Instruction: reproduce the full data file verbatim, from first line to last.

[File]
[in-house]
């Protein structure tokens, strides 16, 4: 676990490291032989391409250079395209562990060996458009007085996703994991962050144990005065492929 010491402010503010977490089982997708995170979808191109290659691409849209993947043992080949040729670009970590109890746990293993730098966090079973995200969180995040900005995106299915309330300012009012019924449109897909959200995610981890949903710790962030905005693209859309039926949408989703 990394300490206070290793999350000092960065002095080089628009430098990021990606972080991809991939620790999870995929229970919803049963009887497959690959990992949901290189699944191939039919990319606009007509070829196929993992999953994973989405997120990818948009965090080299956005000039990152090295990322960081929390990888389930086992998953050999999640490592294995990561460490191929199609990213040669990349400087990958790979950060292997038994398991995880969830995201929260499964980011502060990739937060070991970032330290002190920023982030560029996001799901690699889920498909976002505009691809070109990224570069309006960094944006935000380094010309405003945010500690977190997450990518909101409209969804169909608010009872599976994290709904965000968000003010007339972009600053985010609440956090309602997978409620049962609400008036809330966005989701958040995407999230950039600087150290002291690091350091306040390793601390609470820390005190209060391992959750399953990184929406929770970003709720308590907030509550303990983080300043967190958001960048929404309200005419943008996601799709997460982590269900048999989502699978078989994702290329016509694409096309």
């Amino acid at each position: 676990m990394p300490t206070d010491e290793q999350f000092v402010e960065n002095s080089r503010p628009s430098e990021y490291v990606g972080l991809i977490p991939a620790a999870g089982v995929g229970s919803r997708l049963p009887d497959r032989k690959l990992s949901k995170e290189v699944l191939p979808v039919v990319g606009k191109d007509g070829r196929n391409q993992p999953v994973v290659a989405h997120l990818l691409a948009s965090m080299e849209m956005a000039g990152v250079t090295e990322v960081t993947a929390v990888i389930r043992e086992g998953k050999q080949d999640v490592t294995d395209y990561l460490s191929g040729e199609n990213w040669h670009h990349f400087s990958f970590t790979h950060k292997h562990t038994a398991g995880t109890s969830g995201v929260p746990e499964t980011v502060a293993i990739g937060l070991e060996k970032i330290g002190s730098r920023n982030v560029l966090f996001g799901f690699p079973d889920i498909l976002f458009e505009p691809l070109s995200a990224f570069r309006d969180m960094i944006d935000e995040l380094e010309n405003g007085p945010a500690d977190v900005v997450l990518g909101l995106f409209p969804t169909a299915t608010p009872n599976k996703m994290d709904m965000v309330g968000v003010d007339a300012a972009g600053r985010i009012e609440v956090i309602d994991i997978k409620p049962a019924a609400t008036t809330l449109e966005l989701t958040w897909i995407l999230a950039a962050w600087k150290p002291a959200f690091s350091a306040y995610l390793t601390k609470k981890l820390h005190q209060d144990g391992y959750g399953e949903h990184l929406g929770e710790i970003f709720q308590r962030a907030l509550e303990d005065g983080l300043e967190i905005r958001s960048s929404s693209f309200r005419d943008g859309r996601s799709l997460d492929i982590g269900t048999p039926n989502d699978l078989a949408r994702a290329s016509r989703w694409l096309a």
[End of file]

[in-house]
């Protein structure tokens, strides 16, 4: 676990490291032989391409250079395209562990060996458009007085996703994991962050144990005065492929 010491402010503010977490089982997708995170979808191109290659691409849209993947043992080949040729670009970590109890746990293993730098966090079973995200969180995040900005995106299915309330300012009012019924449109897909959200995610981890949903710790962030905005693209859309039926949408989703 990394300490206070290793999350000092960065002095080089628009430098990021990606972080991809991939620790999870995929229970919803049963009887497959690959990992949901290189699944191939039919990319606009007509070829196929993992999953994973989405997120990818948009965090080299956005000039990152090295990322960081929390990888389930086992998953050999999640490592294995990561460490191929199609990213040669990349400087990958790979950060292997038994398991995880969830995201929260499964980011502060990739937060070991970032330290002190920023982030560029996001799901690699889920498909976002505009691809070109990224570069309006960094944006935000380094010309405003945010500690977190997450990518909101409209969804169909608010009872599976994290709904965000968000003010007339972009600053985010609440956090309602997978409620049962609400008036809330966005989701958040995407999230950039600087150290002291690091350091306040390793601390609470820390005190209060391992959750399953990184929406929770970003709720308590907030509550303990983080300043967190958001960048929404309200005419943008996601799709997460982590269900048999989502699978078989994702290329016509694409096309």
């Amino acid at each position: 676990m990394p300490t206070d010491e290793q999350f000092v402010e960065n002095s080089r503010p628009s430098e990021y490291v990606g972080l991809i977490p991939a620790a999870g089982v995929g229970s919803r997708l049963p009887d497959r032989k690959l990992s949901k995170e290189v699944l191939p979808v039919v990319g606009k191109d007509g070829r196929n391409q993992p999953v994973v290659a989405h997120l990818l691409a948009s965090m080299e849209m956005a000039g990152v250079t090295e990322v960081t993947a929390v990888i389930r043992e086992g998953k050999q080949d999640v490592t294995d395209y990561l460490s191929g040729e199609n990213w040669h670009h990349f400087s990958f970590t790979h950060k292997h562990t038994a398991g995880t109890s969830g995201v929260p746990e499964t980011v502060a293993i990739g937060l070991e060996k970032i330290g002190s730098r920023n982030v560029l966090f996001g799901f690699p079973d889920i498909l976002f458009e505009p691809l070109s995200a990224f570069r309006d969180m960094i944006d935000e995040l380094e010309n405003g007085p945010a500690d977190v900005v997450l990518g909101l995106f409209p969804t169909a299915t608010p009872n599976k996703m994290d709904m965000v309330g968000v003010d007339a300012a972009g600053r985010i009012e609440v956090i309602d994991i997978k409620p049962a019924a609400t008036t809330l449109e966005l989701t958040w897909i995407l999230a950039a962050w600087k150290p002291a959200f690091s350091a306040y995610l390793t601390k609470k981890l820390h005190q209060d144990g391992y959750g399953e949903h990184l929406g929770e710790i970003f709720q308590r962030a907030l509550e303990d005065g983080l300043e967190i905005r958001s960048s929404s693209f309200r005419d943008g859309r996601s799709l997460d492929i982590g269900t048999p039926n989502d699978l078989a949408r994702a290329s016509r989703w694409l096309a």